About the Research

Dr. Gilbert's research addresses two questions fundamental to cancer and stem-cell biology:

  • What determines where and when cells start to replicate their chromosomes and what happens to this program in cancer cells?
  • How can the process of duplicating and assembling chromosomes help us understand how to re-program stem cell chromosomes so they can be used for therapeutic purposes?

Cancer Research

Nothing is more basic to cancer research than the control of cell growth and division. Different types of cells respond to different signals for growth, but these different pathways eventually converge on a common decision as to whether the cell should replicate DNA.

Understanding the steps that assemble the replication machinery may allow the development of therapeutic approaches that treat the common denominator of cancer as a whole, rather than requiring different treatments for different types of cancer. Knowledge of the critical components of the DNA replication apparatus will allow the use of novel anticancer drugs and the development of new strategies in cancer therapeutics.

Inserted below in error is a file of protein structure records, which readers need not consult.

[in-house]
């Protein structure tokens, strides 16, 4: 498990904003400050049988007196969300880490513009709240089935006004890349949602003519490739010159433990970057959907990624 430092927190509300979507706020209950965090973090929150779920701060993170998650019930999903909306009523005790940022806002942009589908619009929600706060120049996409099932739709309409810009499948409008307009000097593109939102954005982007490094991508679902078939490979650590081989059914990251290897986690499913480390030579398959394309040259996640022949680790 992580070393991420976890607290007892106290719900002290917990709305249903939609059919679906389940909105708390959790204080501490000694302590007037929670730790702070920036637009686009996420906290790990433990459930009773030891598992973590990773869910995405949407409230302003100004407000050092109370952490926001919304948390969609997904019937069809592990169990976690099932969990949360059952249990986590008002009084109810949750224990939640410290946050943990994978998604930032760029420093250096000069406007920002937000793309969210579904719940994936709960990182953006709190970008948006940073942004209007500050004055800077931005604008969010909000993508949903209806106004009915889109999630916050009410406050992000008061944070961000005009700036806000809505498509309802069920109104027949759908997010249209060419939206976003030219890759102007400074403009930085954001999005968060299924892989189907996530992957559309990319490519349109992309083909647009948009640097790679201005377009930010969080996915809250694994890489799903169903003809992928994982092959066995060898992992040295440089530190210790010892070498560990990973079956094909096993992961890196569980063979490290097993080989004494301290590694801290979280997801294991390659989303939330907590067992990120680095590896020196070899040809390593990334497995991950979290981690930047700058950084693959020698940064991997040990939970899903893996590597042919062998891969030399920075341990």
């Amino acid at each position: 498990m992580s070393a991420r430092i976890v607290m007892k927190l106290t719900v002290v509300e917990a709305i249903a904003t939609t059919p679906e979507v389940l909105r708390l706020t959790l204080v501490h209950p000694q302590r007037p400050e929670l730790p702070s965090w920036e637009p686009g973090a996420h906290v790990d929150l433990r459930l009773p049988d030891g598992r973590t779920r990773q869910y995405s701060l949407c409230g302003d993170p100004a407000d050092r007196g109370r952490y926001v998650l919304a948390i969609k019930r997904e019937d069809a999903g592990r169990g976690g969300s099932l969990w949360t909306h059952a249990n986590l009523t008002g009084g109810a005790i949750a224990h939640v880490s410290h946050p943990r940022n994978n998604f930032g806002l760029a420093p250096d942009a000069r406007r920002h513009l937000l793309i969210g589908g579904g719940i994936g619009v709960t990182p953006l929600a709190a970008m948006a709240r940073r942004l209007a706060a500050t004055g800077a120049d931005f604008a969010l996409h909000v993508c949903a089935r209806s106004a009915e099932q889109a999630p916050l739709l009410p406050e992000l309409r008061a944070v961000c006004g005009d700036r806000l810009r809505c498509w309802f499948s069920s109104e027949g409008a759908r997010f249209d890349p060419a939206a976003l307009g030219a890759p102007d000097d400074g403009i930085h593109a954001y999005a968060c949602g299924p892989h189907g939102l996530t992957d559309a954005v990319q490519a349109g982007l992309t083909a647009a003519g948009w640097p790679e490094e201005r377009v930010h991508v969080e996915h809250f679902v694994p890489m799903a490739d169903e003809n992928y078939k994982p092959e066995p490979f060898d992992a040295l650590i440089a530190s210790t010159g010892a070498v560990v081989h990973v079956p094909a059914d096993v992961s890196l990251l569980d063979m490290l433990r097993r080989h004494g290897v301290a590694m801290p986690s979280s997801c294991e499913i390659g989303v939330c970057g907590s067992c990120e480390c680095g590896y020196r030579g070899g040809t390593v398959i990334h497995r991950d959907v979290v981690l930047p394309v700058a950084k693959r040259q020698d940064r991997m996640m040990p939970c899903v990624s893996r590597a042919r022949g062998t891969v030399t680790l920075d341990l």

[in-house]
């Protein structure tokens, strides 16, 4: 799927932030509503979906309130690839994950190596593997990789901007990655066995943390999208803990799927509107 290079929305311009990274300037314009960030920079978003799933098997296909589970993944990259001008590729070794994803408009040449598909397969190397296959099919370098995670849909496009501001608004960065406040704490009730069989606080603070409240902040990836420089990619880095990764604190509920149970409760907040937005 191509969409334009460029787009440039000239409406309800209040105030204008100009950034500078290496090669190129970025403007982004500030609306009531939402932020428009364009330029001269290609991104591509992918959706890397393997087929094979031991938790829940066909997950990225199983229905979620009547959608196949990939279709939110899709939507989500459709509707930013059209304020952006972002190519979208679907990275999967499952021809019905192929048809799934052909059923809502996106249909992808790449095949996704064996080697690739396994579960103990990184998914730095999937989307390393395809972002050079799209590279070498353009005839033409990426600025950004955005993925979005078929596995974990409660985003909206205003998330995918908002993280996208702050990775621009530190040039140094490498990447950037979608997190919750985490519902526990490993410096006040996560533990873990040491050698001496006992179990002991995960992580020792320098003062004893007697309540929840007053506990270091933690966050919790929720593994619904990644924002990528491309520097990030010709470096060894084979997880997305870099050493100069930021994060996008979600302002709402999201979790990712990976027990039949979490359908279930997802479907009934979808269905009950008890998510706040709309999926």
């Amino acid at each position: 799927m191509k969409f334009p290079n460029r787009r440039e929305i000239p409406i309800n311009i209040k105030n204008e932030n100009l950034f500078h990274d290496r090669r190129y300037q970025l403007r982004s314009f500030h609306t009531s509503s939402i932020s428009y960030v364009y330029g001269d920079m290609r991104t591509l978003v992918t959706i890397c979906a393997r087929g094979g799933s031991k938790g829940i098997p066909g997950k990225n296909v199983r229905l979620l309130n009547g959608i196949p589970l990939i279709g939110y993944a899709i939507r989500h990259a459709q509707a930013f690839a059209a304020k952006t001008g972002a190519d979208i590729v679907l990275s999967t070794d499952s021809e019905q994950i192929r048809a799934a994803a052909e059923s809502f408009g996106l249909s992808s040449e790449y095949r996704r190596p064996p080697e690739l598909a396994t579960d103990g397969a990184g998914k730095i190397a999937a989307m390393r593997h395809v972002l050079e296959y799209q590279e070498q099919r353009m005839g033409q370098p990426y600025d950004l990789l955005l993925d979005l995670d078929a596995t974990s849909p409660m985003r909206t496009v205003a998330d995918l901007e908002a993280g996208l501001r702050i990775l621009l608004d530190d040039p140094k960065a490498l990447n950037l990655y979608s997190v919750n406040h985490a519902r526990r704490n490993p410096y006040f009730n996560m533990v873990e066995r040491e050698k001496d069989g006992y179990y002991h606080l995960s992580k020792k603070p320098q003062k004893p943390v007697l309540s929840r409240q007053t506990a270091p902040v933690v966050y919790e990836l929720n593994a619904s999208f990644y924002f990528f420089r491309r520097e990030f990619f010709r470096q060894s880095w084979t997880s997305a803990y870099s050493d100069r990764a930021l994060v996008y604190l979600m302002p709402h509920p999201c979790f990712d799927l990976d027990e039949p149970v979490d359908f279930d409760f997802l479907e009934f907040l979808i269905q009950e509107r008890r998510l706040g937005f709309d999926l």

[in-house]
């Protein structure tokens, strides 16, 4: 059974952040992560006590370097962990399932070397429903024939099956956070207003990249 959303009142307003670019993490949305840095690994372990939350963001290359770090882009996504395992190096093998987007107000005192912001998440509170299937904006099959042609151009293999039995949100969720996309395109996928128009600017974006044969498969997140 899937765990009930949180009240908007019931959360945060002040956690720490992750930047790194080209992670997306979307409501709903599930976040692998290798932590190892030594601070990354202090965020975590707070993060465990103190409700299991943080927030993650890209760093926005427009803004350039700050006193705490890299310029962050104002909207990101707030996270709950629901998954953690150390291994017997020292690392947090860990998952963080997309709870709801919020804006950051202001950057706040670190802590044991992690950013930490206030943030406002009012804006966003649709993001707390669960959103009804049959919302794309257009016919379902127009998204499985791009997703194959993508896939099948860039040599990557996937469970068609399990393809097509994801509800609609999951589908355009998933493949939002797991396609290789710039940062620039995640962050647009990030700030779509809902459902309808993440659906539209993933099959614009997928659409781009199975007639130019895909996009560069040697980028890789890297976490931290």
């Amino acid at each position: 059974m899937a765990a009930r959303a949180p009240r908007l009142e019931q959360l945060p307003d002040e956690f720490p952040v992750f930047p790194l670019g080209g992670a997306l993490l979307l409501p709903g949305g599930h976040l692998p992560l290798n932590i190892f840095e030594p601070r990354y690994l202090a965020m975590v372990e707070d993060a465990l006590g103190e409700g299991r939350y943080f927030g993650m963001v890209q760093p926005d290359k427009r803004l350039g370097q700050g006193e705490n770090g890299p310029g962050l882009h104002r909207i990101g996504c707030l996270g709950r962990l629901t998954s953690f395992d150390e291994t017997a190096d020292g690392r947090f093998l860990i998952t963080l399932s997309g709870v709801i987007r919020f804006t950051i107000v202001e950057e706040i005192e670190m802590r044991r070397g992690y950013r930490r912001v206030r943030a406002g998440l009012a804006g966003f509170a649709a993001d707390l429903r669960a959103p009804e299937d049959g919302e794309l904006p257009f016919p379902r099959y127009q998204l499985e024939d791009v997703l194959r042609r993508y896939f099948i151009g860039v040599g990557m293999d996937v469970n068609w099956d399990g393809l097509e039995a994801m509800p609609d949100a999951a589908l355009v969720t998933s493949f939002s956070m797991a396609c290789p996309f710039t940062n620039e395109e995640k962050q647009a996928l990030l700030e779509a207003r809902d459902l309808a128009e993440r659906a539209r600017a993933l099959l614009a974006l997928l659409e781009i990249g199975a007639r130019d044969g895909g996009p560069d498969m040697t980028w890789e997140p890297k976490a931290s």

Stem Cell Research

All types of cells have the same DNA, but each uses only a fraction of that information. Unnecessary information is packed neatly out of the way, just as we would organize a busy office. One of the hopes of stem cell research is to take a patient's cells from a simple skin biopsy and reprogram those cells to become identical to the patients ailing tissue. This procedure would avoid the need to manipulate human embryos and so would remove the ethical dilemmas raised by embryonic stem cell research. Cellular reprogramming will require understanding how to unpack the genetic information and reorganize it to match the desired tissue. Dr. Gilbert's laboratory has unveiled some of the ways that cells pack away genetic information.

Cellular “Fingerprinting”

The temporal sequence in which segments replicate forms a type of “fingerprint” that may help researchers and clinicians identify different cell types. This knowledge could help doctors determine what kind of cancer a patient is suffering from and help stem cell researchers produce certain cell types.